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Children with intellectual disability learn more slowly than a typical child. Children may take longer to learn the language, develop
social skills, and take care of their personal needs, such as dressing or eating. Learning will take them longer, require more
repetition, and skills may need to be adapted to their learning level. Nevertheless, virtually every child is able to learn, develop and
become a participating member of the community. The aim of the study is to understand the knowledge, attitudes and perceptions
of Limpopo rural women in relation to intellectual disability. The targeted areas are reproductive health: antenatal, and postnatal
care, and family planning; integrated management of childhood illnesses; immunization of children; and nutrition. The objectives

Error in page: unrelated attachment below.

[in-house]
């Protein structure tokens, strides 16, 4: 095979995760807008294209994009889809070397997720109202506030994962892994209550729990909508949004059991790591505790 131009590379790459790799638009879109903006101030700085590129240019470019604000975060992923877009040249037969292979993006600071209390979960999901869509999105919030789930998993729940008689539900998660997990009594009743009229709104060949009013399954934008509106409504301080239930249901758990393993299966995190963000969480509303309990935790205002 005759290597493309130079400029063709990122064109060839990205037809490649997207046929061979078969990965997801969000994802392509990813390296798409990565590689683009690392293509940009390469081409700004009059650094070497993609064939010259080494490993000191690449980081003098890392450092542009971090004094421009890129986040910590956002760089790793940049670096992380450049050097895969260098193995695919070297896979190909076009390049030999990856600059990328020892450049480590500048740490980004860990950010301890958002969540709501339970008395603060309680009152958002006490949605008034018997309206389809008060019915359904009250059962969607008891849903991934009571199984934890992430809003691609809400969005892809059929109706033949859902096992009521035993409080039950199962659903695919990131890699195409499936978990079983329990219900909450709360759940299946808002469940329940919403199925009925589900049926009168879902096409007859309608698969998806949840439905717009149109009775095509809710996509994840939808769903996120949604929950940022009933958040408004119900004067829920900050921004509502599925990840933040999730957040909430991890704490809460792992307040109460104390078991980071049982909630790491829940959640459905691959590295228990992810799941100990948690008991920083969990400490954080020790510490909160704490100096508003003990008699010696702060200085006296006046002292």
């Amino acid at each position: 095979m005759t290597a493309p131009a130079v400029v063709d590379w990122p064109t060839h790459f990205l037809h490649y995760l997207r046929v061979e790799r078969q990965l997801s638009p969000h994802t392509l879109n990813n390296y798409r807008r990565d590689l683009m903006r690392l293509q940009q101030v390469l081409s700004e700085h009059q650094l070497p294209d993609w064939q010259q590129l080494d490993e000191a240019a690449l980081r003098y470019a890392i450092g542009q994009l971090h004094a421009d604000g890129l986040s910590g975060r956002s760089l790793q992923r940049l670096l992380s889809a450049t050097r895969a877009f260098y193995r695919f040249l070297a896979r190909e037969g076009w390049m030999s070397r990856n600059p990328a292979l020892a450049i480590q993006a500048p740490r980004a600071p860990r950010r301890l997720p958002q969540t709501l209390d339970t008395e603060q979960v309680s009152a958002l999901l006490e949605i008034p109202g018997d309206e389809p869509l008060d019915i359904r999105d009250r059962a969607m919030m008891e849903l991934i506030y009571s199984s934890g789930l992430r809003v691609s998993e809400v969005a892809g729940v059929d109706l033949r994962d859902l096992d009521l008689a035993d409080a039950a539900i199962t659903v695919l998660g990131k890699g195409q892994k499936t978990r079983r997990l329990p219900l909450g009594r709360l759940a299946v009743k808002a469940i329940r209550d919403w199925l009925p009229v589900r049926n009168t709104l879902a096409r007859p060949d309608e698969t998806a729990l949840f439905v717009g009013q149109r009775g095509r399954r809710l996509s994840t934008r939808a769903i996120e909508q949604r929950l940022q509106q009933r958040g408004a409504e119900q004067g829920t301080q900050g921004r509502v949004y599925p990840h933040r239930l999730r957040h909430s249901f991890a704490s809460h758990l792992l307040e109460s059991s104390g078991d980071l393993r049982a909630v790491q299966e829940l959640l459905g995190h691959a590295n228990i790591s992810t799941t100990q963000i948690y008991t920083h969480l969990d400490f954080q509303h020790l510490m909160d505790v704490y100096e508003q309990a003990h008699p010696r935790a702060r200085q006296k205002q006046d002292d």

were: To assess the level of knowledge of women towards specific health problems and services; To identify the attitudes of women
towards children with intellectual disability, and the benefit of utilizing primary health care services targeting children and women;
To determine the level of quality of care of primary health care services as perceived by the women in the rural communities. A
survey will be conducted with rural women in Limpopo. A simple random sampling procedure will be used to select participants.
An existing KAP Survey questionnaire will be modified and used to collect data which will be analysed using SPSS. In addition, four
focus group discussions will be conducted, data will be analysed using thematic content analysis. Ethical issues will be observed.
Ethical issues will be observed.